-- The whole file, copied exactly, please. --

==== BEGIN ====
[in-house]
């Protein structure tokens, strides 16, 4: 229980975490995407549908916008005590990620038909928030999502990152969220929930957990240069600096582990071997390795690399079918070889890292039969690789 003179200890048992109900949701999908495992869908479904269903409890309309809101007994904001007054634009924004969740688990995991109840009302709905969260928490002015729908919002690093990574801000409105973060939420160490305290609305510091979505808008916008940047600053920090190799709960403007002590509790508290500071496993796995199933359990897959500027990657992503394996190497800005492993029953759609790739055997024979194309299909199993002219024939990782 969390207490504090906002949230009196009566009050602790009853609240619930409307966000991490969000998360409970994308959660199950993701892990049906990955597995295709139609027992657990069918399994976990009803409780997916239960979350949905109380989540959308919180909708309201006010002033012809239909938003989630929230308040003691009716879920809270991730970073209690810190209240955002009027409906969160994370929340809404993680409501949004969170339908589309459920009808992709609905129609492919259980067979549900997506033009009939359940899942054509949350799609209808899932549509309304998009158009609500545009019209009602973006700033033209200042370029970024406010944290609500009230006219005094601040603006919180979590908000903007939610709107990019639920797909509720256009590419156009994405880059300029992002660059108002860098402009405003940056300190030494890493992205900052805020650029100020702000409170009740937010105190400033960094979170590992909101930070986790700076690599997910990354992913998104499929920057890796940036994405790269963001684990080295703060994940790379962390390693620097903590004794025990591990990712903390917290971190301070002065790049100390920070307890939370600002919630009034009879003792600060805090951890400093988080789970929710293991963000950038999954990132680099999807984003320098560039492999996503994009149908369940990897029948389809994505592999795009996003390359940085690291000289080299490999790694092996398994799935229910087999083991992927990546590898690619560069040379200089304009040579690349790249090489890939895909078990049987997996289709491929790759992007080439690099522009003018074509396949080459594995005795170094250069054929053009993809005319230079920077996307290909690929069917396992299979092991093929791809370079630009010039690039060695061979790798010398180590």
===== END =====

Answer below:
[in-house]
């Protein structure tokens, strides 16, 4: 229980975490995407549908916008005590990620038909928030999502990152969220929930957990240069600096582990071997390795690399079918070889890292039969690789 003179200890048992109900949701999908495992869908479904269903409890309309809101007994904001007054634009924004969740688990995991109840009302709905969260928490002015729908919002690093990574801000409105973060939420160490305290609305510091979505808008916008940047600053920090190799709960403007002590509790508290500071496993796995199933359990897959500027990657992503394996190497800005492993029953759609790739055997024979194309299909199993002219024939990782 969390207490504090906002949230009196009566009050602790009853609240619930409307966000991490969000998360409970994308959660199950993701892990049906990955597995295709139609027992657990069918399994976990009803409780997916239960979350949905109380989540959308919180909708309201006010002033012809239909938003989630929230308040003691009716879920809270991730970073209690810190209240955002009027409906969160994370929340809404993680409501949004969170339908589309459920009808992709609905129609492919259980067979549900997506033009009939359940899942054509949350799609209808899932549509309304998009158009609500545009019209009602973006700033033209200042370029970024406010944290609500009230006219005094601040603006919180979590908000903007939610709107990019639920797909509720256009590419156009994405880059300029992002660059108002860098402009405003940056300190030494890493992205900052805020650029100020702000409170009740937010105190400033960094979170590992909101930070986790700076690599997910990354992913998104499929920057890796940036994405790269963001684990080295703060994940790379962390390693620097903590004794025990591990990712903390917290971190301070002065790049100390920070307890939370600002919630009034009879003792600060805090951890400093988080789970929710293991963000950038999954990132680099999807984003320098560039492999996503994009149908369940990897029948389809994505592999795009996003390359940085690291000289080299490999790694092996398994799935229910087999083991992927990546590898690619560069040379200089304009040579690349790249090489890939895909078990049987997996289709491929790759992007080439690099522009003018074509396949080459594995005795170094250069054929053009993809005319230079920077996307290909690929069917396992299979092991093929791809370079630009010039690039060695061979790798010398180590």